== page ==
The Placebo Effect Is Valid When It’s Happening To You

The placebo effect is one of the most fascinating and well-studied phenomena in medicine. It’s a critical part of clinical trials, of some medical treatments, of research to learn how and why people respond to medications. When people are given something and told it will make them feel better, it often does. When they’re warned it might cause undesirable side effects, it often does, which can create a difficult balance point for medical professionals. They want patients to know about the risk of side effects and to report them if they arise, but they also don’t want to set their patients up to experience side effects by warning them about them.

I experienced a rather spectacular placebo effect in response to a new medication last year, and it was in no small part because of how the conversation about the drug was framed. When it was prescribed, I was warned it might potentially cause a problem, and that problem manifested within days of taking the first dose, well before the serum levels were high enough to cause that kind of response. I’d taken the drug after being primed to expect symptoms, and I experienced those symptoms.

I duly called the doctor’s office to let them know, as I’d been instructed. I was very apologetic and said I knew it was just the placebo effect, but that it was happening anyway and I wasn’t sure what to do about it. The medication manager went through a checklist with me and we discussed the situation and eventually he sort of shrugged and indicated that since I was self-aware enough to know it was the placebo effect, I was probably going to be all right. I should, he cautioned, call again if anything changed.

I hung up and took a few deep breaths and tried to calm down and over the next few days I sternly reminded myself that I hadn’t been taking the drug long enough to experience any changes, positive or negative. Gradually, the reaction waned, and I stabilized, and I’m still on the medication, because it works very, very well at what it is supposed to do. That’s why it was prescribed in the first place, after all; because someone thought it might be helpful.

The thing at the time was, though, even though I was well aware of what was happening, I was still experiencing the side effect. It wasn’t life threatening, but it was uncomfortable, and knowing that it was a false response based on prior knowledge didn’t really help all that much. Being reassured that yes, I was right and it was a placebo response was helpful in the sense that I now understood the mechanics behind what was going on, but it was still going on. And it didn’t really stop going on until I spent a few days in discomfort and a growing sense of unease.

I don’t think the medication manager did anything particularly wrong here; he was thorough about checking for serious reactions and side effects and conscientiously checked in with me for several days to see how I was doing. He felt it was in my best interest to stay on the medication since I hadn’t taken it long enough to really see if it worked or didn’t work, but indicated that if I felt more uncomfortable or something changed radically, I should stop taking the drug immediately and call him. His advice was sound and perfectly medically indicated.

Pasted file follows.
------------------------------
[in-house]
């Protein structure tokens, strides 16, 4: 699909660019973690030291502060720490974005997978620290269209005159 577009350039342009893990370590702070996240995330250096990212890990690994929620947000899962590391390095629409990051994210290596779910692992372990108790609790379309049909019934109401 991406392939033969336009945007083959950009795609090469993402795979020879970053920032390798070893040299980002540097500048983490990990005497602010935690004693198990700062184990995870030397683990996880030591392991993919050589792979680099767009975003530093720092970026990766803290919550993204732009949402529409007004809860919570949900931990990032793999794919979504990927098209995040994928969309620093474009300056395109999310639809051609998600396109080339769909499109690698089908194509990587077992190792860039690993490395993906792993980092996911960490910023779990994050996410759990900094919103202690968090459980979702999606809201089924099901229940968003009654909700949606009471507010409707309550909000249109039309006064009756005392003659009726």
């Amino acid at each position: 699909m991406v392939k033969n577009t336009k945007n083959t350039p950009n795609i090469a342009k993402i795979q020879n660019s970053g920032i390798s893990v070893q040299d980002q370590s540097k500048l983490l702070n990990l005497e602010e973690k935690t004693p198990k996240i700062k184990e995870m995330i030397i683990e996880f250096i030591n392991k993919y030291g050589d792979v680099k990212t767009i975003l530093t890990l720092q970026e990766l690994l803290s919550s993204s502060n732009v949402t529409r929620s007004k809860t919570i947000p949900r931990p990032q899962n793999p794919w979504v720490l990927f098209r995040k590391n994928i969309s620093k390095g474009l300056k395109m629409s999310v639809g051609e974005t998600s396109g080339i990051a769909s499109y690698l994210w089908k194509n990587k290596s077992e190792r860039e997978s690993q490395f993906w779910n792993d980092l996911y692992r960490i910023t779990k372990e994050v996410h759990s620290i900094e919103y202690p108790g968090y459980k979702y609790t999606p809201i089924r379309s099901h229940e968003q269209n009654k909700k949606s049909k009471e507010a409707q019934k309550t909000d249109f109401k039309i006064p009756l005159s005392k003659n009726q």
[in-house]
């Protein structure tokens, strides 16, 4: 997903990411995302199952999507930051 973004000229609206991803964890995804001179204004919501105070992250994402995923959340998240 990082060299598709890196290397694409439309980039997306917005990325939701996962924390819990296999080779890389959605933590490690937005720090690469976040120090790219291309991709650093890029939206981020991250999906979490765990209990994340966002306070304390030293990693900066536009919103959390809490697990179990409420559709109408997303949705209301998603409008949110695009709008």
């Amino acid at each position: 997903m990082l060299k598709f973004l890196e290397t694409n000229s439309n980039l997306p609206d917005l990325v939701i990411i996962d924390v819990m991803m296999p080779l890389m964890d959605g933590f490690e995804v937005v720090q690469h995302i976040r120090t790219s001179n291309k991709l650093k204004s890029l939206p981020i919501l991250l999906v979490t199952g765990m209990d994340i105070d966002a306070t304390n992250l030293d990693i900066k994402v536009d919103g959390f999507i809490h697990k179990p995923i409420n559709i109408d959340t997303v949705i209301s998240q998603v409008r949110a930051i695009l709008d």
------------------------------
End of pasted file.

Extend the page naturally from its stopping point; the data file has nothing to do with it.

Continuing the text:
He discussed the side effect with me in a way that wasn’t dismissive; not an ‘ah, the placebo effect,’ but doublechecking to see if something else was going on or if some sort of peculiar interaction was occurring. He took it seriously as something what was happening to me, and this was, I must confess, somewhat unusual for a health care provider. I’m used to being told I don’t know my own body and when I have experienced placebo reactions in the past[1. Evidently I have a very suggestible mind?] they’ve been dismissed or treated as unimportant. I’ve been told they’re obviously false reactions and I’ll feel better as soon as I stop fixating on the situation.

To be told ‘yes, this is a real thing that you are experiencing’ was refreshing, and indirectly, I think it contributed to my recovery from it. I suggested that in the future, when starting patients on this medication, he might want to be a little more circumspect about his warning; he was clearly concerned I might experience an actual reaction given my medical history and wanted to be absolutely sure I understood what that reaction would look and feel like. The new effect, though, was that I was reminded multiple times during my appointment, which very much created a sort of self-fulfilling prophecy; my brain went from ‘this could happen so watch out’ to ‘this is definitely going to happen.’

There’s a fine balance to be struck with disclosing side effects and working through them. Patients need access to this information and they especially need to be warned if there’s a particular concern or risk in their case because of medical history or other factors. Health providers shouldn’t gloss over information about potential reactions and should make sure their patients know how to respond if they start feeling peculiar on a new medication. At the same time, though, they have to be careful about setting patients up for bad reactions by basically giving them a checklist.

And when the placebo effect does occur, they need to treat it as a real experience, because the patient is actually experiencing it. Whatever the origins, the net effect is the same; someone is in pain or discomfort.